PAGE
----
and was committed to take his trial at the next Manchester
The sad circumstances in connection with the death of
a boy named James MATTHEWS, son of James MATTHEWS, confectioner,
278 Oldham-road, Waterloo, were reported to the County
Coroner on Friday evening. It appears that the boy had
been in the habit of going fishing in the lodge belonging
to the Stafford Vale Works, Limehurst-road, and on Friday
evening about 7.20 the deceased was seen going towards
the lodge by a companion named Norman CLEGG, residing
in Buckley-street, who shouted to him to go back.
CLEGG and another boy went
to the lodge to fish, and MATTHEWS was next seen walking
on the lodge bank near the water. On looking again, CLEGG
saw him floundering in the water. He shouted to him to
try and swim out, but he could not do so, and an alarm
was raised, and a man named George TAYLOR, residing in
Oldham-road, Bardsley, walked into the water, which was
only about four feet deep, and took the boy out. He appeared
to be quite dead, and artificial respiration was tired
without avail. Dr BOWMAN was sent for and on his arrival
shortly afterwards he pronounced his life extinct.
INTO THE ASHTON AND STALYBRIDGE LAWN TENNIS PAVILION
On Wednesday at the Stalybridge Police Court, before Alderman
FENTON (in the chair) and Mr R NEEDHAM, a discharged soldier
named Henry WHITE was in custody for having stolen a silk
sash from the Ashton and Stalybridge Lawn Tennis Club
Mr Gilbert BUCKLEY, solicitor,
of Manor House, Mossley, identified the sash produced
as his property. He last saw it safe in the lawn tennis
club pavilion on the 27th June, and missed it the following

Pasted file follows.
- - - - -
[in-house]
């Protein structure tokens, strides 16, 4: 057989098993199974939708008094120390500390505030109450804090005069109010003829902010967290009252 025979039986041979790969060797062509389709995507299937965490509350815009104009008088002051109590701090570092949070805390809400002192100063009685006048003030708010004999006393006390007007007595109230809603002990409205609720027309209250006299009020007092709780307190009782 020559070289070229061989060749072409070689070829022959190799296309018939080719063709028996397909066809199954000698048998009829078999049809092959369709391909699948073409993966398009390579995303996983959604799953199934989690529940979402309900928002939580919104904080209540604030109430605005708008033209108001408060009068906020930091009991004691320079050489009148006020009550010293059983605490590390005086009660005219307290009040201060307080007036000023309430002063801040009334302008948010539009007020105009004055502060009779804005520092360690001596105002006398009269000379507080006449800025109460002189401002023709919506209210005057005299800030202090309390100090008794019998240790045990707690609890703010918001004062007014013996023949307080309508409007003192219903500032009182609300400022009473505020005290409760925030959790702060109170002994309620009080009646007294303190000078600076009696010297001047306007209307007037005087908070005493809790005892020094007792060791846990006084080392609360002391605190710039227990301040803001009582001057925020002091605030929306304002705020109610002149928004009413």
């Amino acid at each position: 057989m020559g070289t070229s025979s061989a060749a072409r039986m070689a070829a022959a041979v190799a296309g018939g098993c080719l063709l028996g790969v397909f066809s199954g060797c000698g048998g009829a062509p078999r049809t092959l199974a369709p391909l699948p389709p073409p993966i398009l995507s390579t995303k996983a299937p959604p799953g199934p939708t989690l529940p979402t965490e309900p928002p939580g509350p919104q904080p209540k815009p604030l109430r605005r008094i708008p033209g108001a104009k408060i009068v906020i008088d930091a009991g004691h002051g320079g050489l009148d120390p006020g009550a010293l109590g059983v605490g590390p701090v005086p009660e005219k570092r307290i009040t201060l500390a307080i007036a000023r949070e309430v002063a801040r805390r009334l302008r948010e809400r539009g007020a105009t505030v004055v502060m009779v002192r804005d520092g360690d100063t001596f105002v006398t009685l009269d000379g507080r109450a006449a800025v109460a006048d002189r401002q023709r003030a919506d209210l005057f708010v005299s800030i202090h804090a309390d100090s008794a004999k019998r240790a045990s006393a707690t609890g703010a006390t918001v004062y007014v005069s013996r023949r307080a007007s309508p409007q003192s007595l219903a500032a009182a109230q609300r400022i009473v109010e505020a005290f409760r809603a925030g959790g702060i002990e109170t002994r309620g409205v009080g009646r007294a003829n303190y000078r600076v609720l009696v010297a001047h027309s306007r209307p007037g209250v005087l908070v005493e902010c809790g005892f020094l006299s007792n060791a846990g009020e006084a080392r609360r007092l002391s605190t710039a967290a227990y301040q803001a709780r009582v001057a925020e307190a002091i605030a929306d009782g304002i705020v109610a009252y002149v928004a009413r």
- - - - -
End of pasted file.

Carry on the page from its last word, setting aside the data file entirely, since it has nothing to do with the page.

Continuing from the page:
Saturday. The sash had been taken from the dressing room.
Witness had had the same article stolen before, and jocularly
observed that “it must be the tempting colour of
the sash that caused it to be taken.”
Wm Henry SHAW, pawnbroker,
Oldham-road, said prisoner pawned two sashes including
the stolen one with him, saying they were his own property.
Witness advanced him 9d. Prisoner said he was pledging
the sashes for safety, which was not an unusual thing
for a person to do. — Captain BATES: Are you in
the habit of receiving silk sashes in pawn from such men
as this? — Witness: Yes, when they bring them for
Constable Alex. WELLS spoke
as to having received prisoner into his custody on Friday
at Stockport. He admitted having stolen the sashes, and
also a pair of tan boots, the latter of which he pawned
for 2s 6d with Mr SUTCLIFFE, pawnbroker, Stockport-road,
Ashton. In answer to the charge prisoner said “I
wanted some boots because I had none.”
Captain BATES said the owner
of the boots they had not found out. The man was wanted